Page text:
November is National Family Caregivers Month. An important part of Capitol Hill Healthcare’s mission is to provide extra support for family caregivers. When a loved one is ill or unable to independently care for themselves anymore, it is natural for family members and/or friends to want to care for them. According to the U.S. Department of Health and Human Services (HHS), about 1 in 3 Americans are caregivers. It can be emotionally rewarding to give your time to help others do what they cannot do for themselves. Despite the positives, caring for another person can sometimes be a full-time job. If medically-complex care is required, that can take a toll on the caregiver.
In addition to jobs or other responsibilities, most family caregivers spend an average of 24 hours a week caring for a loved one. It is not uncommon for people to experience stress and caregiver burnout. Caregiver burnout is a condition caused by stress that impacts the mental and physical well-being of a caregiver. It can be a harmful condition that may impact the lives of both the caregiver and the person for which they are caring.
The stresses of the COVID-19 pandemic put caregivers at even greater risk for burnout. The Carer Well-Being Index, a global research study, surveyed family caregivers in the fall of 2020 about the impact COVID-19 has had on them. Many experienced increased responsibilities and demands on their time. When caring for another person, it can be difficult to care for your own health. About 91 percent of the survey respondents said they’ve put the needs of the person(s) they are caring for above their own during the pandemic.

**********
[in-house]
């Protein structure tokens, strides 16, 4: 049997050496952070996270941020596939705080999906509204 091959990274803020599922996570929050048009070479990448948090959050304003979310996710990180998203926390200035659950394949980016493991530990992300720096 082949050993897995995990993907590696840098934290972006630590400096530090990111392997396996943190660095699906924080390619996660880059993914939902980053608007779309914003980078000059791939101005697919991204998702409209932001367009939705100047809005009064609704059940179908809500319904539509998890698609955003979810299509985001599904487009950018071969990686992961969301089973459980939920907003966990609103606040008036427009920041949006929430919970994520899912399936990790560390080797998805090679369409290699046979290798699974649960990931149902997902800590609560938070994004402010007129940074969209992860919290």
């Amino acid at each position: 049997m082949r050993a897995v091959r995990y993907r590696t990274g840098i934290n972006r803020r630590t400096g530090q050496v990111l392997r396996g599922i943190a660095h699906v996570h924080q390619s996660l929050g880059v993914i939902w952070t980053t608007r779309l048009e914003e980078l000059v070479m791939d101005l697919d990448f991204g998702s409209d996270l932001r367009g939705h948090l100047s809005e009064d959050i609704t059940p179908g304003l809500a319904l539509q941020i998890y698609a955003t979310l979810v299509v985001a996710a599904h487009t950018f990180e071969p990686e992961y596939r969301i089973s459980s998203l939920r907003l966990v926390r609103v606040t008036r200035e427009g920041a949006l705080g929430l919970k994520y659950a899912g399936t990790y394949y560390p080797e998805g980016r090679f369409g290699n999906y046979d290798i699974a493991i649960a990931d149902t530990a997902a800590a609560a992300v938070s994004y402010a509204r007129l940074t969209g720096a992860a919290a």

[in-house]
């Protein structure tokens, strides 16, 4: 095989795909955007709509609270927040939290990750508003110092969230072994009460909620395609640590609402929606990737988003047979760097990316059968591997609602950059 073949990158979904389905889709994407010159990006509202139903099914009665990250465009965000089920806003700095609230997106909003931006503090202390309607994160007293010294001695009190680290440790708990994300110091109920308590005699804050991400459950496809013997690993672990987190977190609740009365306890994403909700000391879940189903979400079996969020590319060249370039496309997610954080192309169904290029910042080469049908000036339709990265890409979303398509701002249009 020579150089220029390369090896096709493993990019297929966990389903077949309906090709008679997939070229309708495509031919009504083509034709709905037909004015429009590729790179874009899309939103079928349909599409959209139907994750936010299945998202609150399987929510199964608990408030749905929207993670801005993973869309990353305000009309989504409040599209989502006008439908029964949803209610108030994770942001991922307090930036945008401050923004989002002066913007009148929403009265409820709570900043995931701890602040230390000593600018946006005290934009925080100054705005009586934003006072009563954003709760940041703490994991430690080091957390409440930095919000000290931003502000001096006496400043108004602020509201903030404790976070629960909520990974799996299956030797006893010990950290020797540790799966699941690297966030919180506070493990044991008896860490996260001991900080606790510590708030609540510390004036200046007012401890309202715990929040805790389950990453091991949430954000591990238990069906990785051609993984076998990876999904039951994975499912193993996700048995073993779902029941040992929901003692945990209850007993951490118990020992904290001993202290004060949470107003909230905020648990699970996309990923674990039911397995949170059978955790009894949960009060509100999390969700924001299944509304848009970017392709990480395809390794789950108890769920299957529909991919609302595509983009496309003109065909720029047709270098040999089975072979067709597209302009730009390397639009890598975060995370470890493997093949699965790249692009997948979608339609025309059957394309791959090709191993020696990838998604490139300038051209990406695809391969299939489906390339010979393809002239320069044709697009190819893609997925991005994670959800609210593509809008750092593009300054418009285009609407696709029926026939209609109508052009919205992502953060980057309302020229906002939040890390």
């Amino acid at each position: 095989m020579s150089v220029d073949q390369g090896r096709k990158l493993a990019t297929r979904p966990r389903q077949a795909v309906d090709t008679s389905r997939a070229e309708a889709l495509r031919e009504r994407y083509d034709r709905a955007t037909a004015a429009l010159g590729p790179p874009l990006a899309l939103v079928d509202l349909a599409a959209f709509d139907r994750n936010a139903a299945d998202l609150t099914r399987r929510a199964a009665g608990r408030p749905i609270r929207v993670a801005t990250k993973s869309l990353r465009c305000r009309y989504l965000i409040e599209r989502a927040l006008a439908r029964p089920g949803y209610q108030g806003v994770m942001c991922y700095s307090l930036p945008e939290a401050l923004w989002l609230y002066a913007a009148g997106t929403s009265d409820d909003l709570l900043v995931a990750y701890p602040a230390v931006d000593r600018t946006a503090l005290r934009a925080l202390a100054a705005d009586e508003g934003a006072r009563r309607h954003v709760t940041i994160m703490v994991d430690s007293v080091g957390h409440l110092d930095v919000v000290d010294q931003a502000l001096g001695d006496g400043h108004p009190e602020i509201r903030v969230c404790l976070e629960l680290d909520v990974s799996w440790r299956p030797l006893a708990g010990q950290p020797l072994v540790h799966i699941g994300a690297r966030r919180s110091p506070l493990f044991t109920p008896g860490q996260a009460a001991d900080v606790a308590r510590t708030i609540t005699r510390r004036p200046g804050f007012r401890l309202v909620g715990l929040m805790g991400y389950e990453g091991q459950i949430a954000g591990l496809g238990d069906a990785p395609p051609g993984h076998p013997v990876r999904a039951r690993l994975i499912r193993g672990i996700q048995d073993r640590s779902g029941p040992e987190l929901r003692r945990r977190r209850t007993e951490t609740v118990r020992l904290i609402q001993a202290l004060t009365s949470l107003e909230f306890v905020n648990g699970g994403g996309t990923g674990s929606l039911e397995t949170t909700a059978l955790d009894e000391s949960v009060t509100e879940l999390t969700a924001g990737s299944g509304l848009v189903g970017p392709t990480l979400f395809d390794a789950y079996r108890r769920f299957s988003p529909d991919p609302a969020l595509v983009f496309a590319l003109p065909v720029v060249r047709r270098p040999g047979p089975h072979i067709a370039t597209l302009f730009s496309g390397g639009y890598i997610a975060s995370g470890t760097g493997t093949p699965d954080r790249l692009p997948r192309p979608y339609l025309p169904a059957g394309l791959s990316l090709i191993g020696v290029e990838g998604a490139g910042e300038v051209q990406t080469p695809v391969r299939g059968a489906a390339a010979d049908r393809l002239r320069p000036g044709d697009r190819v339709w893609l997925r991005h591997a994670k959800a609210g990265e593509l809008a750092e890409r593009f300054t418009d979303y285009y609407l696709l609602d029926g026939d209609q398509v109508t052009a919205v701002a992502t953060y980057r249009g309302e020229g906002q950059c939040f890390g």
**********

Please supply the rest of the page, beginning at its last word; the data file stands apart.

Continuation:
According to the HHS, caregivers are more at risk for respiratory ailments such as colds and the flu. Caregivers are also more likely to have long-term or chronic health problems such as diabetes or arthritis. In addition to not paying enough attention to their physical health, a caregiver may not focus enough on their mental and emotional well-being. They may ignore when they feel stressed or overwhelmed and this could lead to the more serious problem of becoming burned out. If a person is feeling one or more of the following signs, burnout could be the culprit.
Signs of burnout
- Anxiety, depression, irritability
- Feeling tired and run down
- Difficulty sleeping
- Overreacting to minor problems
- New or worsening health issues
- Trouble concentrating
- Feeling resentful
- Drinking, smoking or eating more
- Neglecting responsibilities
- Cutting back on leisure activities
Caring for themselves
In addition to following COVID-19 prevention guidelines, caregivers must commit to a lifestyle that protects and strengthens their physical and mental health. They can start with small changes such as a healthy diet and regular exercise. Even taking 10 to 30 minutes out of the day for exercise such as a walk can be beneficial. The increased need for isolation and changes in social activities during the pandemic worsened caregivers’ mental health. Caregivers need to dedicate time to manage their stress and practice coping techniques, such as deep breathing, prayer, doing enjoyable activities or speaking with a friend.
Caregivers should use their support network or local community services. For example, they could ask a relative or friend to do the grocery shopping or make cooked meals for them. One option caregivers can also consider is respite care for their loved one. This is a short-term stay in a nursing facility that can be beneficial to the caregiver and their loved ones. The caregiver will have the peace of mind of leaving their loved one in the hands of caring, trained professionals. Their loved ones will get 24-hour medical care and the added benefit of a new social environment with diverse activities.
No matter what methods or resources they use, caregivers must make their own well-being a priority. Ultimately, reaching out for support or resources will protect them and those they love.